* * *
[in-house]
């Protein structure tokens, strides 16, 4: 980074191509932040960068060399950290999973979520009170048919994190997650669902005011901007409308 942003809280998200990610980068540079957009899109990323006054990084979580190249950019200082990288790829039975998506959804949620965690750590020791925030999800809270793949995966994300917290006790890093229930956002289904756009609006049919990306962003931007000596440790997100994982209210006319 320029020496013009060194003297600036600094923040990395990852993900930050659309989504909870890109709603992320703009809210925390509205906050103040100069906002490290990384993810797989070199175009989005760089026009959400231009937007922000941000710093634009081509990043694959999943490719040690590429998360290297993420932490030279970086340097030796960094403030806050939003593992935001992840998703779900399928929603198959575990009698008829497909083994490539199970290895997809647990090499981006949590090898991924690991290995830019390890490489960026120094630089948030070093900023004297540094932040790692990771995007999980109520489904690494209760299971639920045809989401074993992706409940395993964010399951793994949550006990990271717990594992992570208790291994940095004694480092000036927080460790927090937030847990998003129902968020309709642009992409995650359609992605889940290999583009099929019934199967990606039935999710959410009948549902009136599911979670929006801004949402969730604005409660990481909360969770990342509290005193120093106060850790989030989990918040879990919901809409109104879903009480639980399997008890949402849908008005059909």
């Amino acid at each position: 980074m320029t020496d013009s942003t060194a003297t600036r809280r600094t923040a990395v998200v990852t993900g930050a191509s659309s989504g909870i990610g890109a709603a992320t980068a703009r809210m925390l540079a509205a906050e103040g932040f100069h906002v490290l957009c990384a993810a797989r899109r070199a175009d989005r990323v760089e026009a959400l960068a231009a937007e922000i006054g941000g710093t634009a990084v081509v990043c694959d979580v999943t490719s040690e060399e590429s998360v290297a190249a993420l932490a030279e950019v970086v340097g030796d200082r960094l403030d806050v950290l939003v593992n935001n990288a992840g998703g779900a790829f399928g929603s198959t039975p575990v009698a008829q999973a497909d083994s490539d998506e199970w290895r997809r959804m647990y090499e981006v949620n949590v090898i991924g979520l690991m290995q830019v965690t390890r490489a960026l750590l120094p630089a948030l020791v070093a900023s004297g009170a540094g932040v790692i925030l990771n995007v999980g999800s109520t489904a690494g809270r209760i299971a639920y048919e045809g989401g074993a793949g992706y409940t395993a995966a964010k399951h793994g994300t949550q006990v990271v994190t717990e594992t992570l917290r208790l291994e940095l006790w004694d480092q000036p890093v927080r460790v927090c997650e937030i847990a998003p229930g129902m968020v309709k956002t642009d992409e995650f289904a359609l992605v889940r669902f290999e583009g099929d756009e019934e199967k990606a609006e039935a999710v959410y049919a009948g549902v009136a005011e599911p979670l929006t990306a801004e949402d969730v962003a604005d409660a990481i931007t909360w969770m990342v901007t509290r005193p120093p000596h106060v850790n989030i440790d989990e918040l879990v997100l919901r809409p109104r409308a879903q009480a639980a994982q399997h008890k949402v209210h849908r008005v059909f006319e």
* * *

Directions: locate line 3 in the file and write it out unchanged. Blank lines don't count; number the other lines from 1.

């Amino acid at each position: 980074m320029t020496d013009s942003t060194a003297t600036r809280r600094t923040a990395v998200v990852t993900g930050a191509s659309s989504g909870i990610g890109a709603a992320t980068a703009r809210m925390l540079a509205a906050e103040g932040f100069h906002v490290l957009c990384a993810a797989r899109r070199a175009d989005r990323v760089e026009a959400l960068a231009a937007e922000i006054g941000g710093t634009a990084v081509v990043c694959d979580v999943t490719s040690e060399e590429s998360v290297a190249a993420l932490a030279e950019v970086v340097g030796d200082r960094l403030d806050v950290l939003v593992n935001n990288a992840g998703g779900a790829f399928g929603s198959t039975p575990v009698a008829q999973a497909d083994s490539d998506e199970w290895r997809r959804m647990y090499e981006v949620n949590v090898i991924g979520l690991m290995q830019v965690t390890r490489a960026l750590l120094p630089a948030l020791v070093a900023s004297g009170a540094g932040v790692i925030l990771n995007v999980g999800s109520t489904a690494g809270r209760i299971a639920y048919e045809g989401g074993a793949g992706y409940t395993a995966a964010k399951h793994g994300t949550q006990v990271v994190t717990e594992t992570l917290r208790l291994e940095l006790w004694d480092q000036p890093v927080r460790v927090c997650e937030i847990a998003p229930g129902m968020v309709k956002t642009d992409e995650f289904a359609l992605v889940r669902f290999e583009g099929d756009e019934e199967k990606a609006e039935a999710v959410y049919a009948g549902v009136a005011e599911p979670l929006t990306a801004e949402d969730v962003a604005d409660a990481i931007t909360w969770m990342v901007t509290r005193p120093p000596h106060v850790n989030i440790d989990e918040l879990v997100l919901r809409p109104r409308a879903q009480a639980a994982q399997h008890k949402v209210h849908r008005v059909f006319e």